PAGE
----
The response from the Australian government is much in keeping with the earth digging vigilantes that make up the fossil-fuel lobby.  Do not speculate about what will happen; worry about the pressing immediacy of the now.  To that end, the Morrison government argues that the complaint should be dismissed.  As it concerns “future risks”, human rights impacts supposedly felt now cannot be proved.  They remain in the realm of the hypothetical.

The second ground for rejection, argue Australia’s lawyers, centres on the issue of greenhouse gas contributions.  As Australia is neither the main or only contributor to global warming, it cannot be held responsible for the effects of climate change on its citizens.

There is, to be sure, much on the climate change litigation plate, piling up with various actions seeking to compel a change in policy.  But no Australian case has yet made the link between human rights violations and climate change policies in the way done in the Dutch case of Urgenda Foundation v. Netherlands.  The Dutch Supreme Court accepted the argument that inadequate action in addressing climate change by the government posed a “risk of irreversible changes to the worldwide ecosystems and liveability our planet”; with that also came a “serious risk that the current generation of citizens will be confronted with loss of life and/or a disruption to family life… that the State has a duty to protect against.”  The European Convention of Human Rights proved to be the lynch pin in the case in stressing that the State’s obligation “to protect the life and the right to private and family life of its residents”.

The Federal Court lawsuit launched by university student Katta O’Donnell last July on sovereign bonds has less to do with human rights than a green commercial sensibility: when investors lend money to the government, they are entitled to be appraised of climate change risks.  A failure to disclose such risks, her lawyers argue, amount to misrepresentation and deception.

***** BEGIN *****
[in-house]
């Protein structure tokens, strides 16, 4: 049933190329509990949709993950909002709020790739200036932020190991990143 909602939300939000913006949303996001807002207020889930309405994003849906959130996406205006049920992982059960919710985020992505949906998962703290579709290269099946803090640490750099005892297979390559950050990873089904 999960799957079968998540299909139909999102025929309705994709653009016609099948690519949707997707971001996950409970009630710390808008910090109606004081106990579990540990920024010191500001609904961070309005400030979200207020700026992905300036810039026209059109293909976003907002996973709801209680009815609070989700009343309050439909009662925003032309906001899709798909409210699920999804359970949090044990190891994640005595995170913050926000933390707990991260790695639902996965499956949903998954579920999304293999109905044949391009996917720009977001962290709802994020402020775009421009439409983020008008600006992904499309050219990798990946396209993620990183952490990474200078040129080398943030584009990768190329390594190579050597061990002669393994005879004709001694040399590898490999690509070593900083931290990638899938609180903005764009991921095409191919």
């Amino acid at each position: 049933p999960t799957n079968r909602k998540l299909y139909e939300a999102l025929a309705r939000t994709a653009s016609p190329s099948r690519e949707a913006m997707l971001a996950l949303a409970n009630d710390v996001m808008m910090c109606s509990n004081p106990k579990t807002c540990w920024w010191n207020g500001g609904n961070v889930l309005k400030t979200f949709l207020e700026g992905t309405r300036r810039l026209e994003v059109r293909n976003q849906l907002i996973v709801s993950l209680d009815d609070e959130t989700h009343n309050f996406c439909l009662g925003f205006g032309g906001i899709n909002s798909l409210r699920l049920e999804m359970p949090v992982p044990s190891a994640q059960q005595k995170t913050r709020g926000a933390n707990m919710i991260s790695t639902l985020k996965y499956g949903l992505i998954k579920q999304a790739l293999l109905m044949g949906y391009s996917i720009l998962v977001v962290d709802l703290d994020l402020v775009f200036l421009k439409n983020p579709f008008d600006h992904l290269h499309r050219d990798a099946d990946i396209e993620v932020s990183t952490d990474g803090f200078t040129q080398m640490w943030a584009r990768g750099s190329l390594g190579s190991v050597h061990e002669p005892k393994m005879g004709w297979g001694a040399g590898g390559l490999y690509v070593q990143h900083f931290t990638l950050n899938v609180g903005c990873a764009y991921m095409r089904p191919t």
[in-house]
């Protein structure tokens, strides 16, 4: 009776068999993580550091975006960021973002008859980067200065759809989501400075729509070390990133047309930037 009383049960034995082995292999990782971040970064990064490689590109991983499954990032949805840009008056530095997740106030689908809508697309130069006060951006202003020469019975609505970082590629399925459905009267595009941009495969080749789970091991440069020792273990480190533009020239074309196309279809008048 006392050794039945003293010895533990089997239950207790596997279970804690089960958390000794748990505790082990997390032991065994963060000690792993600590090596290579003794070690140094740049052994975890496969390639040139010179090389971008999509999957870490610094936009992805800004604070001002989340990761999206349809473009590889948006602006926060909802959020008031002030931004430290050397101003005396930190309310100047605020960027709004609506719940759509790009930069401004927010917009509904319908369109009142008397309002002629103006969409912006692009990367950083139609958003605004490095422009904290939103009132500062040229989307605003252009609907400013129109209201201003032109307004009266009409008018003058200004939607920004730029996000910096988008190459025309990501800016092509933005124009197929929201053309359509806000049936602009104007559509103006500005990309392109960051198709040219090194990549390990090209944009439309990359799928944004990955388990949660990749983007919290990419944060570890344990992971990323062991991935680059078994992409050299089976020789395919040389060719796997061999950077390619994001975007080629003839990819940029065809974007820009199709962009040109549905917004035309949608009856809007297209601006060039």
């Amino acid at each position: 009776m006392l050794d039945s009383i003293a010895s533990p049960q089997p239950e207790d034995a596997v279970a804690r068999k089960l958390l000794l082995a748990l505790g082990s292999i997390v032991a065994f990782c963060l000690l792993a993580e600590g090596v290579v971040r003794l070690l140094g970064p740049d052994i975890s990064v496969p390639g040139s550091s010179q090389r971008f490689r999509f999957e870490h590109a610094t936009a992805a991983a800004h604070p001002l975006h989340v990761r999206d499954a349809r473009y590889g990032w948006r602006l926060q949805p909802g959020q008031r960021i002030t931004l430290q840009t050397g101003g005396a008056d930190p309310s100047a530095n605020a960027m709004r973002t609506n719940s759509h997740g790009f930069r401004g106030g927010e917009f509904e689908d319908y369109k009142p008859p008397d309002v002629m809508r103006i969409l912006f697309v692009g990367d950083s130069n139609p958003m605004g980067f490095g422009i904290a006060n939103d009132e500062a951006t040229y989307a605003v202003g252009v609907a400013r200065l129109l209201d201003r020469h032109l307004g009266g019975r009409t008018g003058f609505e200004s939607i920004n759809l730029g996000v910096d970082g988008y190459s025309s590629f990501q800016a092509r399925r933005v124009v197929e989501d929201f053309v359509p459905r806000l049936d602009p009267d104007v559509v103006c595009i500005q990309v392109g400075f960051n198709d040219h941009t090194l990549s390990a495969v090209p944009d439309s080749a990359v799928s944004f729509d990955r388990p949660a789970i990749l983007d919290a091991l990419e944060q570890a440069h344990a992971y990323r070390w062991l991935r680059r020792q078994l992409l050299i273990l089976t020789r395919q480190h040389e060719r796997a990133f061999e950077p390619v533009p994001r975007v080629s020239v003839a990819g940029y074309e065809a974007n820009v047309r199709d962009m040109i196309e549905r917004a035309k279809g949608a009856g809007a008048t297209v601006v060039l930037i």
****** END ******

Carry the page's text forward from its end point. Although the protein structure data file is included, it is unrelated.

The arguments of the Torres Strait Islanders is far more on the theme of Urgenda Foundation.  “States like Australia,” claims Sophie Marjanac, lawyer acting for the complainants, “have legal duties to protect the human rights of their citizens.”  To date, these duties remain spectral, at least to the Canberra set mired in denial and complicity.

Covid-19: past, present and future

The current pandemic continues to have a large negative impact on most aspects of our lives. Over 20.6 million have been infected and almost 750,000 have died worldwide (about 5.3 million infections and over 168,00 deaths in the US) due to this pandemic. Besides these horrific impacts, this pandemic has also made clearer the failure of the bipartisan neoliberal economic approach that puts profit before people and planet.

Pre-pandemic

Before the pandemic, the world was already nearing a climate catastrophe and ecological collapse. In addition, under its neoliberal approach, the US already had a shamefully large number of homeless, tens of millions underinsured or without health insurance, millions experiencing hunger, millions without jobs, millions more facing huge debts, and an appalling wealth and income inequality. Politicians, operating in a system of legalized bribery, continued to fund the military wildly beyond its needs. This wasteful spending clearly didn’t make us secure and took money from the far more needed and productive domestic spending. In addition, systemic racism, especially in the US ‘injustice’ system, greatly harmed minorities. This was hardly an ideal world.